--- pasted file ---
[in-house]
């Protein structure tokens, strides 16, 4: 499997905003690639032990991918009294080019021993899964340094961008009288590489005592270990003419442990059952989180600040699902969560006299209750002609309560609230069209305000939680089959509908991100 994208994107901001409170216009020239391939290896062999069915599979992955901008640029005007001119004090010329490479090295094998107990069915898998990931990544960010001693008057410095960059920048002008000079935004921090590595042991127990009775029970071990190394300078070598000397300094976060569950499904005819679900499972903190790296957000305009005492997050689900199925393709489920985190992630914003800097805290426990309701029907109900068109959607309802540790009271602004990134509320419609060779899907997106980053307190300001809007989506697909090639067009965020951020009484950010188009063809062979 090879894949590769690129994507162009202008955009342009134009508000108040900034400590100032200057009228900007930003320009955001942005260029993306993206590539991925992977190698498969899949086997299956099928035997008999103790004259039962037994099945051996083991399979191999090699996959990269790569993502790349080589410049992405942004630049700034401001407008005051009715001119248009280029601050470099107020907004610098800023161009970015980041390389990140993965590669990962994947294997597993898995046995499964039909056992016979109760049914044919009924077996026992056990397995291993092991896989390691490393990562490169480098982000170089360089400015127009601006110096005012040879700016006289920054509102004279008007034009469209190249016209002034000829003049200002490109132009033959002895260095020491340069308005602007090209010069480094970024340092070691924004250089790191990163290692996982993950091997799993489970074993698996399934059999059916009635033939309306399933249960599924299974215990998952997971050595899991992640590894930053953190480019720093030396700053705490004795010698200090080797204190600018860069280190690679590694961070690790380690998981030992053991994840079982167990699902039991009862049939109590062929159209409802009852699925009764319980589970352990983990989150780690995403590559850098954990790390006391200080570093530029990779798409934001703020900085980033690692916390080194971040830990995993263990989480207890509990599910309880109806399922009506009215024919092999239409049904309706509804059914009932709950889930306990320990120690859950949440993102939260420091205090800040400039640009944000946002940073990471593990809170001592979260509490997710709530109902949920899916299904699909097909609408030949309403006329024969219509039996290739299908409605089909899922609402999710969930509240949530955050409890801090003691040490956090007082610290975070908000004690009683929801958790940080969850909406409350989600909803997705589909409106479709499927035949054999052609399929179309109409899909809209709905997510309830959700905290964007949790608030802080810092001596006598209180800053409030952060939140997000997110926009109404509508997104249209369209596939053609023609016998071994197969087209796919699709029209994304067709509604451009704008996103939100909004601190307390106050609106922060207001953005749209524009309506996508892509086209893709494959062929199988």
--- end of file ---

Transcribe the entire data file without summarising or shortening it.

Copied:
[in-house]
């Protein structure tokens, strides 16, 4: 499997905003690639032990991918009294080019021993899964340094961008009288590489005592270990003419442990059952989180600040699902969560006299209750002609309560609230069209305000939680089959509908991100 994208994107901001409170216009020239391939290896062999069915599979992955901008640029005007001119004090010329490479090295094998107990069915898998990931990544960010001693008057410095960059920048002008000079935004921090590595042991127990009775029970071990190394300078070598000397300094976060569950499904005819679900499972903190790296957000305009005492997050689900199925393709489920985190992630914003800097805290426990309701029907109900068109959607309802540790009271602004990134509320419609060779899907997106980053307190300001809007989506697909090639067009965020951020009484950010188009063809062979 090879894949590769690129994507162009202008955009342009134009508000108040900034400590100032200057009228900007930003320009955001942005260029993306993206590539991925992977190698498969899949086997299956099928035997008999103790004259039962037994099945051996083991399979191999090699996959990269790569993502790349080589410049992405942004630049700034401001407008005051009715001119248009280029601050470099107020907004610098800023161009970015980041390389990140993965590669990962994947294997597993898995046995499964039909056992016979109760049914044919009924077996026992056990397995291993092991896989390691490393990562490169480098982000170089360089400015127009601006110096005012040879700016006289920054509102004279008007034009469209190249016209002034000829003049200002490109132009033959002895260095020491340069308005602007090209010069480094970024340092070691924004250089790191990163290692996982993950091997799993489970074993698996399934059999059916009635033939309306399933249960599924299974215990998952997971050595899991992640590894930053953190480019720093030396700053705490004795010698200090080797204190600018860069280190690679590694961070690790380690998981030992053991994840079982167990699902039991009862049939109590062929159209409802009852699925009764319980589970352990983990989150780690995403590559850098954990790390006391200080570093530029990779798409934001703020900085980033690692916390080194971040830990995993263990989480207890509990599910309880109806399922009506009215024919092999239409049904309706509804059914009932709950889930306990320990120690859950949440993102939260420091205090800040400039640009944000946002940073990471593990809170001592979260509490997710709530109902949920899916299904699909097909609408030949309403006329024969219509039996290739299908409605089909899922609402999710969930509240949530955050409890801090003691040490956090007082610290975070908000004690009683929801958790940080969850909406409350989600909803997705589909409106479709499927035949054999052609399929179309109409899909809209709905997510309830959700905290964007949790608030802080810092001596006598209180800053409030952060939140997000997110926009109404509508997104249209369209596939053609023609016998071994197969087209796919699709029209994304067709509604451009704008996103939100909004601190307390106050609106922060207001953005749209524009309506996508892509086209893709494959062929199988």